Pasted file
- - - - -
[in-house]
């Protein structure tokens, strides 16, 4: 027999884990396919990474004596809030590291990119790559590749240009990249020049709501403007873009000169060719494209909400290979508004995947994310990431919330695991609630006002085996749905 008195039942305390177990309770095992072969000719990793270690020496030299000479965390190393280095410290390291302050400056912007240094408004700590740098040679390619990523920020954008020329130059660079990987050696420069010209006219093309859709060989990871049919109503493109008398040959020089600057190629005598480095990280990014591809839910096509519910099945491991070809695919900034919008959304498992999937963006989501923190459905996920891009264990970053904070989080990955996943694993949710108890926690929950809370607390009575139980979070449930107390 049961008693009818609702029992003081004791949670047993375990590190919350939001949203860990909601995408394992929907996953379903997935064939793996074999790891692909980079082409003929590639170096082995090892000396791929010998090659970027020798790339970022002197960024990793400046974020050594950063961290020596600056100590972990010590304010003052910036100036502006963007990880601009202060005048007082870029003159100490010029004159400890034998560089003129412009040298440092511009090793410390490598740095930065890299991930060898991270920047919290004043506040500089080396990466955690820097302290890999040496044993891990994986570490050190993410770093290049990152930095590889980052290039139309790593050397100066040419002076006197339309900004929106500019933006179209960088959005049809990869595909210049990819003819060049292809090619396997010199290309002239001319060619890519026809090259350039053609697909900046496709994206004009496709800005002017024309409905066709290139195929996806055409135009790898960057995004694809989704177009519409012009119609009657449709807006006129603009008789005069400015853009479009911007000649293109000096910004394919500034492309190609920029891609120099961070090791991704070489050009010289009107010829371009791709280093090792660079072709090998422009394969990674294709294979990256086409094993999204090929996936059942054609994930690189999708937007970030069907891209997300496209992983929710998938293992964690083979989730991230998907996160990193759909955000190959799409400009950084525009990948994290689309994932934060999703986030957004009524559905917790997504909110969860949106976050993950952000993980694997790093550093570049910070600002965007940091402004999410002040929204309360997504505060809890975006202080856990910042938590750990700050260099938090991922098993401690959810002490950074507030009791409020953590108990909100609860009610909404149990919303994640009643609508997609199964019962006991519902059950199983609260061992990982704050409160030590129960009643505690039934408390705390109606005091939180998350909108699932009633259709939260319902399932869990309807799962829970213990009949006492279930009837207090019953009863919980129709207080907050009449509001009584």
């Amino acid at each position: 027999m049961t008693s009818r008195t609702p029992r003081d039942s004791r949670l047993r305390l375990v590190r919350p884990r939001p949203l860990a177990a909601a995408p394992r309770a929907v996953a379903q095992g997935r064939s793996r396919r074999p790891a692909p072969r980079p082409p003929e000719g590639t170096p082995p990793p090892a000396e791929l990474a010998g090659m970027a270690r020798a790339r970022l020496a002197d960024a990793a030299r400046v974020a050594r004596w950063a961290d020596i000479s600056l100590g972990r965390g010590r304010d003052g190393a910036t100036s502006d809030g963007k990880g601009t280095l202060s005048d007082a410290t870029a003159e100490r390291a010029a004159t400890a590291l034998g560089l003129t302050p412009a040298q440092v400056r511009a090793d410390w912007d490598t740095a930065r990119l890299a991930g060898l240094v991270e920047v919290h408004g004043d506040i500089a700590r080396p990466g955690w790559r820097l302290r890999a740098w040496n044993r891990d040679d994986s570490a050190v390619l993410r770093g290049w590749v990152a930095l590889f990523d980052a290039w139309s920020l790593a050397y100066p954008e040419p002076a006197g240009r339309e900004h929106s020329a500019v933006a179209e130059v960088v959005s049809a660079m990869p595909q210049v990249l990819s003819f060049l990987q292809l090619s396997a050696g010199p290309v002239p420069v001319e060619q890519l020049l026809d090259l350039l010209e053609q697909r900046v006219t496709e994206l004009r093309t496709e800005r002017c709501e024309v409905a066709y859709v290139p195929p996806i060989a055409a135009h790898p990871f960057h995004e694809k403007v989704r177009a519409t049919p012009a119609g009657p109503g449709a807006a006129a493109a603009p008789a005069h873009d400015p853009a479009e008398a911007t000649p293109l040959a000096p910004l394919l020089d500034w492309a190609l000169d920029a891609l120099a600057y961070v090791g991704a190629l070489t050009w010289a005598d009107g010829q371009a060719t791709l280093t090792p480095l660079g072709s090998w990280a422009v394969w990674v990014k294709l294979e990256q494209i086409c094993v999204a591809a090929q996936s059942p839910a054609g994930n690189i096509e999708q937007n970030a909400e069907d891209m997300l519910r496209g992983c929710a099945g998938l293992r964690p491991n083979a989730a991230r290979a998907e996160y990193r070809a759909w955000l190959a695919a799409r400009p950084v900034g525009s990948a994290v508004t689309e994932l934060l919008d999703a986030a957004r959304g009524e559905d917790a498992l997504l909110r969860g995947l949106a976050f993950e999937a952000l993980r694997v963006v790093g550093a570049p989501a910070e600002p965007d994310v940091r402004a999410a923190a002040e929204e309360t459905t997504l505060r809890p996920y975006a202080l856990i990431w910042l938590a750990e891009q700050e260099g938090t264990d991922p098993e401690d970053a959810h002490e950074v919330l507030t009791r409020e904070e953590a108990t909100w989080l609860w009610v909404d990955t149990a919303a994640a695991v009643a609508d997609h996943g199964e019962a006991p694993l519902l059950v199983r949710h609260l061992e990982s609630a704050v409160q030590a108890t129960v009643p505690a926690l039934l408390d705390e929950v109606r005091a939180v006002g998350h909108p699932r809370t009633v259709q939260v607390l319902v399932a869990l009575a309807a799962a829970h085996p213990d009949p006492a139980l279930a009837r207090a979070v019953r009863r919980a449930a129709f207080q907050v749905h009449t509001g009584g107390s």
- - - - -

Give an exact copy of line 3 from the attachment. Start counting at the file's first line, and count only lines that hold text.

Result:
């Amino acid at each position: 027999m049961t008693s009818r008195t609702p029992r003081d039942s004791r949670l047993r305390l375990v590190r919350p884990r939001p949203l860990a177990a909601a995408p394992r309770a929907v996953a379903q095992g997935r064939s793996r396919r074999p790891a692909p072969r980079p082409p003929e000719g590639t170096p082995p990793p090892a000396e791929l990474a010998g090659m970027a270690r020798a790339r970022l020496a002197d960024a990793a030299r400046v974020a050594r004596w950063a961290d020596i000479s600056l100590g972990r965390g010590r304010d003052g190393a910036t100036s502006d809030g963007k990880g601009t280095l202060s005048d007082a410290t870029a003159e100490r390291a010029a004159t400890a590291l034998g560089l003129t302050p412009a040298q440092v400056r511009a090793d410390w912007d490598t740095a930065r990119l890299a991930g060898l240094v991270e920047v919290h408004g004043d506040i500089a700590r080396p990466g955690w790559r820097l302290r890999a740098w040496n044993r891990d040679d994986s570490a050190v390619l993410r770093g290049w590749v990152a930095l590889f990523d980052a290039w139309s920020l790593a050397y100066p954008e040419p002076a006197g240009r339309e900004h929106s020329a500019v933006a179209e130059v960088v959005s049809a660079m990869p595909q210049v990249l990819s003819f060049l990987q292809l090619s396997a050696g010199p290309v002239p420069v001319e060619q890519l020049l026809d090259l350039l010209e053609q697909r900046v006219t496709e994206l004009r093309t496709e800005r002017c709501e024309v409905a066709y859709v290139p195929p996806i060989a055409a135009h790898p990871f960057h995004e694809k403007v989704r177009a519409t049919p012009a119609g009657p109503g449709a807006a006129a493109a603009p008789a005069h873009d400015p853009a479009e008398a911007t000649p293109l040959a000096p910004l394919l020089d500034w492309a190609l000169d920029a891609l120099a600057y961070v090791g991704a190629l070489t050009w010289a005598d009107g010829q371009a060719t791709l280093t090792p480095l660079g072709s090998w990280a422009v394969w990674v990014k294709l294979e990256q494209i086409c094993v999204a591809a090929q996936s059942p839910a054609g994930n690189i096509e999708q937007n970030a909400e069907d891209m997300l519910r496209g992983c929710a099945g998938l293992r964690p491991n083979a989730a991230r290979a998907e996160y990193r070809a759909w955000l190959a695919a799409r400009p950084v900034g525009s990948a994290v508004t689309e994932l934060l919008d999703a986030a957004r959304g009524e559905d917790a498992l997504l909110r969860g995947l949106a976050f993950e999937a952000l993980r694997v963006v790093g550093a570049p989501a910070e600002p965007d994310v940091r402004a999410a923190a002040e929204e309360t459905t997504l505060r809890p996920y975006a202080l856990i990431w910042l938590a750990e891009q700050e260099g938090t264990d991922p098993e401690d970053a959810h002490e950074v919330l507030t009791r409020e904070e953590a108990t909100w989080l609860w009610v909404d990955t149990a919303a994640a695991v009643a609508d997609h996943g199964e019962a006991p694993l519902l059950v199983r949710h609260l061992e990982s609630a704050v409160q030590a108890t129960v009643p505690a926690l039934l408390d705390e929950v109606r005091a939180v006002g998350h909108p699932r809370t009633v259709q939260v607390l319902v399932a869990l009575a309807a799962a829970h085996p213990d009949p006492a139980l279930a009837r207090a979070v019953r009863r919980a449930a129709f207080q907050v749905h009449t509001g009584g107390s």